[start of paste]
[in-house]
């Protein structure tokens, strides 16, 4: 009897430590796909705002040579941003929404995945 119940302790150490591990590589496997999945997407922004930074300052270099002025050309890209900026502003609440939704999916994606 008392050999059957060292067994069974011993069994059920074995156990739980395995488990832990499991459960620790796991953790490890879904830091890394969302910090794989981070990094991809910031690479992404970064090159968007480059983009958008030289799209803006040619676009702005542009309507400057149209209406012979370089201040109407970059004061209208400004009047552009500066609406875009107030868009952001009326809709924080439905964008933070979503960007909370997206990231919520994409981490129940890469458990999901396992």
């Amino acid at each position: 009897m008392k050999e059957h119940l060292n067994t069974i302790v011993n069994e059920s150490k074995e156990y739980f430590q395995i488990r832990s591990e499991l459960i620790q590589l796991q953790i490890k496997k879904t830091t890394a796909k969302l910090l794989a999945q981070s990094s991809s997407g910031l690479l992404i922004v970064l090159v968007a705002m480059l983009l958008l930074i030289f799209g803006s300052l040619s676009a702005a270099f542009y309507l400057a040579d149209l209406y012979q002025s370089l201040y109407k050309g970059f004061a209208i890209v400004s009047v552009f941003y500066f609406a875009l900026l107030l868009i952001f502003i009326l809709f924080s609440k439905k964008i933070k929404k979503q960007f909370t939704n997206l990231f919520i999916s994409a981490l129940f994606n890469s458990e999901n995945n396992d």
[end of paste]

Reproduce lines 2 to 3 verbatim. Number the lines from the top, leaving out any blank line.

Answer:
């Protein structure tokens, strides 16, 4: 009897430590796909705002040579941003929404995945 119940302790150490591990590589496997999945997407922004930074300052270099002025050309890209900026502003609440939704999916994606 008392050999059957060292067994069974011993069994059920074995156990739980395995488990832990499991459960620790796991953790490890879904830091890394969302910090794989981070990094991809910031690479992404970064090159968007480059983009958008030289799209803006040619676009702005542009309507400057149209209406012979370089201040109407970059004061209208400004009047552009500066609406875009107030868009952001009326809709924080439905964008933070979503960007909370997206990231919520994409981490129940890469458990999901396992």
């Amino acid at each position: 009897m008392k050999e059957h119940l060292n067994t069974i302790v011993n069994e059920s150490k074995e156990y739980f430590q395995i488990r832990s591990e499991l459960i620790q590589l796991q953790i490890k496997k879904t830091t890394a796909k969302l910090l794989a999945q981070s990094s991809s997407g910031l690479l992404i922004v970064l090159v968007a705002m480059l983009l958008l930074i030289f799209g803006s300052l040619s676009a702005a270099f542009y309507l400057a040579d149209l209406y012979q002025s370089l201040y109407k050309g970059f004061a209208i890209v400004s009047v552009f941003y500066f609406a875009l900026l107030l868009i952001f502003i009326l809709f924080s609440k439905k964008i933070k929404k979503q960007f909370t939704n997206l990231f919520i999916s994409a981490l129940f994606n890469s458990e999901n995945n396992d």